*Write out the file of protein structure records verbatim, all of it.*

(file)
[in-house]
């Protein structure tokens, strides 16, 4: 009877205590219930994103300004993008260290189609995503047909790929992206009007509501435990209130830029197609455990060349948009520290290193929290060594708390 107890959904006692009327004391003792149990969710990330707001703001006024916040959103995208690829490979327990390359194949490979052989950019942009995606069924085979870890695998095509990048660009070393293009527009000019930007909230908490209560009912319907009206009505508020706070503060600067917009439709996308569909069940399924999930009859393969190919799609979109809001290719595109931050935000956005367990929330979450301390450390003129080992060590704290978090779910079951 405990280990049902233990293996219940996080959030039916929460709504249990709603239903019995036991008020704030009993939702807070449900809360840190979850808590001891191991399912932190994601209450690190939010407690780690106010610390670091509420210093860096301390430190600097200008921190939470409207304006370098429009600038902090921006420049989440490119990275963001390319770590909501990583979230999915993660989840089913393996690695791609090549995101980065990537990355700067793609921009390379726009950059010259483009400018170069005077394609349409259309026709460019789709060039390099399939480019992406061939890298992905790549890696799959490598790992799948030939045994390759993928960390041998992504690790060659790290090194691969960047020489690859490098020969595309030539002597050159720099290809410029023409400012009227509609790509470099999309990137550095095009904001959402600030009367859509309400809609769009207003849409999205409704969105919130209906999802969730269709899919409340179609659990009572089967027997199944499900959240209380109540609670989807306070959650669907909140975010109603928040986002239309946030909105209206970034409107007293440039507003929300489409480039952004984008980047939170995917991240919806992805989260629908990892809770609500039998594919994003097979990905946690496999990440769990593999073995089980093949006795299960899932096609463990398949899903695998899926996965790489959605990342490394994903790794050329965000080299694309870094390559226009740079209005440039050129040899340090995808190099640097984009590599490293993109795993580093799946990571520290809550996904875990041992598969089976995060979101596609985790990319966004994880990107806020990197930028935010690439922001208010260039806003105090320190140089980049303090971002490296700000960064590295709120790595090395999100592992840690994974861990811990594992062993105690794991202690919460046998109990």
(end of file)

[in-house]
């Protein structure tokens, strides 16, 4: 009877205590219930994103300004993008260290189609995503047909790929992206009007509501435990209130830029197609455990060349948009520290290193929290060594708390 107890959904006692009327004391003792149990969710990330707001703001006024916040959103995208690829490979327990390359194949490979052989950019942009995606069924085979870890695998095509990048660009070393293009527009000019930007909230908490209560009912319907009206009505508020706070503060600067917009439709996308569909069940399924999930009859393969190919799609979109809001290719595109931050935000956005367990929330979450301390450390003129080992060590704290978090779910079951 405990280990049902233990293996219940996080959030039916929460709504249990709603239903019995036991008020704030009993939702807070449900809360840190979850808590001891191991399912932190994601209450690190939010407690780690106010610390670091509420210093860096301390430190600097200008921190939470409207304006370098429009600038902090921006420049989440490119990275963001390319770590909501990583979230999915993660989840089913393996690695791609090549995101980065990537990355700067793609921009390379726009950059010259483009400018170069005077394609349409259309026709460019789709060039390099399939480019992406061939890298992905790549890696799959490598790992799948030939045994390759993928960390041998992504690790060659790290090194691969960047020489690859490098020969595309030539002597050159720099290809410029023409400012009227509609790509470099999309990137550095095009904001959402600030009367859509309400809609769009207003849409999205409704969105919130209906999802969730269709899919409340179609659990009572089967027997199944499900959240209380109540609670989807306070959650669907909140975010109603928040986002239309946030909105209206970034409107007293440039507003929300489409480039952004984008980047939170995917991240919806992805989260629908990892809770609500039998594919994003097979990905946690496999990440769990593999073995089980093949006795299960899932096609463990398949899903695998899926996965790489959605990342490394994903790794050329965000080299694309870094390559226009740079209005440039050129040899340090995808190099640097984009590599490293993109795993580093799946990571520290809550996904875990041992598969089976995060979101596609985790990319966004994880990107806020990197930028935010690439922001208010260039806003105090320190140089980049303090971002490296700000960064590295709120790595090395999100592992840690994974861990811990594992062993105690794991202690919460046998109990």